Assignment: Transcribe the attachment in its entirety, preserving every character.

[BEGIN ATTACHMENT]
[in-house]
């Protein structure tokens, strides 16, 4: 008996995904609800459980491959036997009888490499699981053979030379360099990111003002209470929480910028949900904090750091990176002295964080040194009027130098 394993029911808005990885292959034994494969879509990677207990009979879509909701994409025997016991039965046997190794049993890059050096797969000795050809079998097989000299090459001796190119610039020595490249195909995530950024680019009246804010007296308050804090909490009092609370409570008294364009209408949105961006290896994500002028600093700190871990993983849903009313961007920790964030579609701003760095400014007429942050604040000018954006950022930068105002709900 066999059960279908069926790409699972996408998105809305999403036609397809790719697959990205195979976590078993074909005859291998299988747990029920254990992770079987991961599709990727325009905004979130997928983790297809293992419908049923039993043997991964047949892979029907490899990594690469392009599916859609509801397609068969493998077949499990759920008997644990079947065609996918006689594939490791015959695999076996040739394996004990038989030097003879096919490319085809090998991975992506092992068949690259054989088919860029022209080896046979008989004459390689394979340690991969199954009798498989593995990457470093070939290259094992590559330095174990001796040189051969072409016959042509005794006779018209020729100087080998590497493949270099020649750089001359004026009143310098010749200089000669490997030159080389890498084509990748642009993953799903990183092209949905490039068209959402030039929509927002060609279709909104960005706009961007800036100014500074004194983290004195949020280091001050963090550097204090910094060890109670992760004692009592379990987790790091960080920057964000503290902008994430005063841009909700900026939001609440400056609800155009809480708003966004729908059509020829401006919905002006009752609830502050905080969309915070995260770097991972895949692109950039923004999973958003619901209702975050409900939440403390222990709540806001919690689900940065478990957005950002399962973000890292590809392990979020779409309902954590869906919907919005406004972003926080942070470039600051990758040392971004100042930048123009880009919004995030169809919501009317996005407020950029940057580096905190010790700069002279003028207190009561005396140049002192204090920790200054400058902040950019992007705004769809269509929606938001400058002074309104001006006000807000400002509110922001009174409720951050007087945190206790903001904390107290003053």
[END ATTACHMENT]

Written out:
[in-house]
């Protein structure tokens, strides 16, 4: 008996995904609800459980491959036997009888490499699981053979030379360099990111003002209470929480910028949900904090750091990176002295964080040194009027130098 394993029911808005990885292959034994494969879509990677207990009979879509909701994409025997016991039965046997190794049993890059050096797969000795050809079998097989000299090459001796190119610039020595490249195909995530950024680019009246804010007296308050804090909490009092609370409570008294364009209408949105961006290896994500002028600093700190871990993983849903009313961007920790964030579609701003760095400014007429942050604040000018954006950022930068105002709900 066999059960279908069926790409699972996408998105809305999403036609397809790719697959990205195979976590078993074909005859291998299988747990029920254990992770079987991961599709990727325009905004979130997928983790297809293992419908049923039993043997991964047949892979029907490899990594690469392009599916859609509801397609068969493998077949499990759920008997644990079947065609996918006689594939490791015959695999076996040739394996004990038989030097003879096919490319085809090998991975992506092992068949690259054989088919860029022209080896046979008989004459390689394979340690991969199954009798498989593995990457470093070939290259094992590559330095174990001796040189051969072409016959042509005794006779018209020729100087080998590497493949270099020649750089001359004026009143310098010749200089000669490997030159080389890498084509990748642009993953799903990183092209949905490039068209959402030039929509927002060609279709909104960005706009961007800036100014500074004194983290004195949020280091001050963090550097204090910094060890109670992760004692009592379990987790790091960080920057964000503290902008994430005063841009909700900026939001609440400056609800155009809480708003966004729908059509020829401006919905002006009752609830502050905080969309915070995260770097991972895949692109950039923004999973958003619901209702975050409900939440403390222990709540806001919690689900940065478990957005950002399962973000890292590809392990979020779409309902954590869906919907919005406004972003926080942070470039600051990758040392971004100042930048123009880009919004995030169809919501009317996005407020950029940057580096905190010790700069002279003028207190009561005396140049002192204090920790200054400058902040950019992007705004769809269509929606938001400058002074309104001006006000807000400002509110922001009174409720951050007087945190206790903001904390107290003053």